Lucy’s Worlds


Nelly and Harpo All rats are special. But some rats are more special than others. Nelly was special.

She was the only rat ever to come into the Humane Society on a “safe­keeping hold.”

When someone was arrested and had a pet with them, the Humane Society waived the regular impound and holding fees. Their reasoning was that if you had to spend the night in jail, it meant you didn’t even have money to bail yourself out, let alone your pet, so it would end up being euthanized anyway. Except for this little ratty girl, they were all dogs . . . and they were all redeemed.

I don’t know why her original owner didn’t come back for her— but their loss was my gain. I named her Eleanor, and made up an age of three months, because she grew a little bit more after I took her home, though she didn’t seem to have been malnourished. She may have been a few months older. But she was always a petite rat, barely grazing half a pound through most of her adult life.

Nelly came home the day after Miranda had her first tumor surgery. Miranda, the grande dame, the first of all my rats, was none too happy about this, but things settled down. Nelly in turn was very irate when I adopted Cinnamon the next year. There was even some blood­shed—so unusual for female rats—but they soon talked me into opening up Cinnamon’s cage again, and the next thing I knew, the two were sleeping together.

The mischief, September 2004: Zuzu, Booboo, Xena and Nelly, with Cinnamon barely visible at mid-pile.

Zuzu, Booboo, Xena, Nelly and Cinnamon

A few months later, there was another colli­sion of adoption and surgery. Nelly had a big blobby tumor that I didn't notice for a long time because of its texture and position; when I found it, I had to pop her into the time slot intended for newly-adopted Malcolm’s neutering. The surgery didn’t slow her down for an instant:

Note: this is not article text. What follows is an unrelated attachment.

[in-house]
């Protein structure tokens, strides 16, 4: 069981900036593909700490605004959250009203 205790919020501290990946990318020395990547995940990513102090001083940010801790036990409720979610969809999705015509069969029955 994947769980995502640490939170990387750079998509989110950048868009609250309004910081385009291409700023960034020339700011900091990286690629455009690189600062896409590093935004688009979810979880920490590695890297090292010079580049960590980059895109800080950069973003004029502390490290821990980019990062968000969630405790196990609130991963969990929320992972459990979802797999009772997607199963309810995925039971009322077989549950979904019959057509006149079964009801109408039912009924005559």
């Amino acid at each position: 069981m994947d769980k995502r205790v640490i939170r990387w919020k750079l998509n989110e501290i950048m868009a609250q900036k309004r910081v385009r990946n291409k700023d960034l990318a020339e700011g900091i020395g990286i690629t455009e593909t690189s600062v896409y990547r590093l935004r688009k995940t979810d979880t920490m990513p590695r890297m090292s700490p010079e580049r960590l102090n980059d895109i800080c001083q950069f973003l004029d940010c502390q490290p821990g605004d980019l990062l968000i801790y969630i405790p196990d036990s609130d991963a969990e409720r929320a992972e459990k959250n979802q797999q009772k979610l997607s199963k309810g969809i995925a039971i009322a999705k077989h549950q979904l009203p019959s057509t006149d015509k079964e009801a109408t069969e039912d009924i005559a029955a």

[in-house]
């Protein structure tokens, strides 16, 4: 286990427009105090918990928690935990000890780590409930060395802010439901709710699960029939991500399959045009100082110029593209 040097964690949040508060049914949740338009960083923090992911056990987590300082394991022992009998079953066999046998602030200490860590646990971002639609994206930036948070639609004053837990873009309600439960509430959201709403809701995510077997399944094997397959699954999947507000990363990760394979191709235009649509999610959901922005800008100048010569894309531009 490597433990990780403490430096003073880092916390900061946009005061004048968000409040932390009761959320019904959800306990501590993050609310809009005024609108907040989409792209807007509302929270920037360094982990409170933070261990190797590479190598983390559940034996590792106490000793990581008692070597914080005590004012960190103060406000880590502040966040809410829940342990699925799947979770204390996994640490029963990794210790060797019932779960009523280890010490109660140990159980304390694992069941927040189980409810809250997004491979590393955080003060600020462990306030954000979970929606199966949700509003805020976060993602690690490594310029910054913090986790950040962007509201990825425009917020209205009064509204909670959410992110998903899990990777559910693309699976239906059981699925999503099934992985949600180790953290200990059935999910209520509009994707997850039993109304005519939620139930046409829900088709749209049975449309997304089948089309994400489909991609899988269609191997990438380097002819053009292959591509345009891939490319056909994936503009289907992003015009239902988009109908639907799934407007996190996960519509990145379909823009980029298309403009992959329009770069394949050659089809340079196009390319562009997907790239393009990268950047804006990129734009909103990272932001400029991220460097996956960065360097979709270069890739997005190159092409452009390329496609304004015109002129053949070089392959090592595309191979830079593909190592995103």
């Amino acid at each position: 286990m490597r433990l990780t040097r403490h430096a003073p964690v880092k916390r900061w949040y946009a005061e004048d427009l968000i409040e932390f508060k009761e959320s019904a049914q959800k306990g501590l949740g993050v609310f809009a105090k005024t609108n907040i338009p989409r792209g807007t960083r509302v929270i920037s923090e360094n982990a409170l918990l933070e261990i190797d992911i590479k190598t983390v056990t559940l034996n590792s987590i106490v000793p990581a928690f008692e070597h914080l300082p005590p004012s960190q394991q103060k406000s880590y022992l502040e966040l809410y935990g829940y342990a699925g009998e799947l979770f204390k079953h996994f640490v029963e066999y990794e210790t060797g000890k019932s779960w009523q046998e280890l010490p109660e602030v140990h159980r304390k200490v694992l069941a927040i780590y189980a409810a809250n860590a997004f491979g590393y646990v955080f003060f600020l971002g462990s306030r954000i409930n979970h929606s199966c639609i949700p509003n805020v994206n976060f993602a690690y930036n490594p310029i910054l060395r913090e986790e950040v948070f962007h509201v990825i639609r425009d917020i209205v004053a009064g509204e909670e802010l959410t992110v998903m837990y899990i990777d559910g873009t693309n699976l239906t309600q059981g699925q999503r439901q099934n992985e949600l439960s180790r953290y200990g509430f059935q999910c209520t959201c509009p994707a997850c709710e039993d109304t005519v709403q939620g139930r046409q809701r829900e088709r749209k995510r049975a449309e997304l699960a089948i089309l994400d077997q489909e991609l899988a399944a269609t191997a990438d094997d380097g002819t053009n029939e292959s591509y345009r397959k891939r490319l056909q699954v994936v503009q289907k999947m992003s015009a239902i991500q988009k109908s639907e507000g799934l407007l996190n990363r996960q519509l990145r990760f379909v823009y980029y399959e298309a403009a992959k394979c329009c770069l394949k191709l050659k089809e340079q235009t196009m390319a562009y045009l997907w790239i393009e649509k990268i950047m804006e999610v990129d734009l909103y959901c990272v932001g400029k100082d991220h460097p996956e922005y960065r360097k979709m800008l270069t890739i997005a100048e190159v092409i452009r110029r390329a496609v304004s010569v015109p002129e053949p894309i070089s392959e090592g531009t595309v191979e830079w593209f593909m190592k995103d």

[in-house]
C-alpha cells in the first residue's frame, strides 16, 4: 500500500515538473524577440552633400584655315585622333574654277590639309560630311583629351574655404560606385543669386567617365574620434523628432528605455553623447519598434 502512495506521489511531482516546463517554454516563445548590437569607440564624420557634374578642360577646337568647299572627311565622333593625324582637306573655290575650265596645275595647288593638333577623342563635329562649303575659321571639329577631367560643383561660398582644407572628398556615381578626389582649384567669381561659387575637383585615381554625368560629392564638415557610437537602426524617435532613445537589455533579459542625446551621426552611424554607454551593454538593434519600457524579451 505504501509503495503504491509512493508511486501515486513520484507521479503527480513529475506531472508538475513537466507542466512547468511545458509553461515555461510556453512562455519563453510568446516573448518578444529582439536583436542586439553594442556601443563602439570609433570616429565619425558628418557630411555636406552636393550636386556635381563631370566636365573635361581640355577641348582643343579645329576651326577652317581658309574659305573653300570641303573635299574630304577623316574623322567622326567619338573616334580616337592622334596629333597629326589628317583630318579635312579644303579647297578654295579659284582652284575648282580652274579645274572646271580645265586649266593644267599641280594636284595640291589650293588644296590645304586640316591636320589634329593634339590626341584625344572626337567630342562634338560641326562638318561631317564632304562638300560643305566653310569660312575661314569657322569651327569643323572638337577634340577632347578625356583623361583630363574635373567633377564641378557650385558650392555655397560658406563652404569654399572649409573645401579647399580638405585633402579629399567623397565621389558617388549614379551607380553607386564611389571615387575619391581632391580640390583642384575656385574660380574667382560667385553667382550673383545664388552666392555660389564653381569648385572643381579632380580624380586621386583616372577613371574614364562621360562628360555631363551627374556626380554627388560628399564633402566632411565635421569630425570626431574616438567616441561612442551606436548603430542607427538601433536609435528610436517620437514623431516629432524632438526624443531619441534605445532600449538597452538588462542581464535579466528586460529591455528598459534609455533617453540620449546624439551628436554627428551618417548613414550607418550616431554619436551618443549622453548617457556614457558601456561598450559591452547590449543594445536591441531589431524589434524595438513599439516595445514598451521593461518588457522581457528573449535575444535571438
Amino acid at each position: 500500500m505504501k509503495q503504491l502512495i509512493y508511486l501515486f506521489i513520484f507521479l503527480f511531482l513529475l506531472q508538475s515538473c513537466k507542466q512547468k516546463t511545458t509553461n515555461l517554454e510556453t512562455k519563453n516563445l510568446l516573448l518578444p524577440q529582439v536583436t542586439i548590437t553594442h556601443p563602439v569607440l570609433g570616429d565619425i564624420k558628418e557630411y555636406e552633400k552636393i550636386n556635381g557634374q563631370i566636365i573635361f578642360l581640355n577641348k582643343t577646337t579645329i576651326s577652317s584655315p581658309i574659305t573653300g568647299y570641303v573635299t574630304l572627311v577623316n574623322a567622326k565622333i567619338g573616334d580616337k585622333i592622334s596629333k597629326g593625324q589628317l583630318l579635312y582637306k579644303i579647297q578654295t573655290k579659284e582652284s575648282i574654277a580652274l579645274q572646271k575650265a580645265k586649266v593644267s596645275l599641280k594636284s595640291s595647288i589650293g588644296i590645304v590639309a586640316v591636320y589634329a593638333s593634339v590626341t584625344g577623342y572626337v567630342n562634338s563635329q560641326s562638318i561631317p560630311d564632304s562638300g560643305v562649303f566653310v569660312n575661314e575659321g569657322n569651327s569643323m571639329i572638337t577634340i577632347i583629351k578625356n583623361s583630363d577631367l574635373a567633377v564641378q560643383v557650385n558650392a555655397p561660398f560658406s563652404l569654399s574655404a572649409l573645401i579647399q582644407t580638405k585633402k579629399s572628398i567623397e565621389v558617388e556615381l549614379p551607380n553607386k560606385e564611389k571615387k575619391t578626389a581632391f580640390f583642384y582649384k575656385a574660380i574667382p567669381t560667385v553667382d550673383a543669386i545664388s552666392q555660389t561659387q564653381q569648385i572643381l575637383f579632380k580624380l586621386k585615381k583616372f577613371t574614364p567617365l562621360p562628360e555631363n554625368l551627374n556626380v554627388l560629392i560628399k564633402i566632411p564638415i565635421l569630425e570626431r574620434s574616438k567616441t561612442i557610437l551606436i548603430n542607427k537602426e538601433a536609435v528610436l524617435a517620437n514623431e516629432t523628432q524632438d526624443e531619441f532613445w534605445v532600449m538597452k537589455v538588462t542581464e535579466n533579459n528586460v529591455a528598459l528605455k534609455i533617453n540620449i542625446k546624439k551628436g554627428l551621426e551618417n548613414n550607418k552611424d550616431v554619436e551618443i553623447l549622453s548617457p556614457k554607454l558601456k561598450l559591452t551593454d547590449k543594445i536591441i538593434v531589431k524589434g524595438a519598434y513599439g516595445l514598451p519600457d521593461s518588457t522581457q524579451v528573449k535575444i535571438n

The suspicious sniff . . .
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the offended glare . . .
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. . .and the irate grab.
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In time, Nelly accepted Malcolm—
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—though she never took any guff from anyone.
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Nelly even chose to die differ­ently from the others. She had an inoper­able tumor in her facial bone, compli­cated by an abscess next to the eye. Every morning for a week I woke up expecting to find her gone—I even took her to bed with me for several nights—but she finally got me to under­stand that she would die when she was good and ready, and not before. She stayed in the hammock-bed with the others, except when I took her out for feeding or cleaning. Mostly the other girls kept her clean and warm, licking her chin more thor­oughly than any wash­cloth. She tried to protest but was too weak to do much about it; that was my best clue that she wasn’t hurting.

This picture was taken on the afternoon of April 26, 2005. It's hard to tell who was more comfort­able: Nelly enjoying a big squashy Rex blanket (offi­cially known as Beatrice), or Booboo enjoying a soft, warm pillow.

Nelly and Booboo

Later in the evening I found Nelly buried under a pile of rats, still warm though she had been gone for hours. She was barely two years old.

Wait till the sun shines, Nelly

About a week after she died, the morning radio DJ was talking with a man from a local barber­shop quartet. For their last number they did what they call an “Aha!” song:

The audience listens politely to the unfamiliar verse—“Katie Casey was baseball-mad” or the like—but the moment the singers launch into the chorus, everyone says “Aha!“

They were about halfway through the verse—which I’d never heard before—when I figured out what the song was . . . and began to bawl.


Goodbye, Nelly.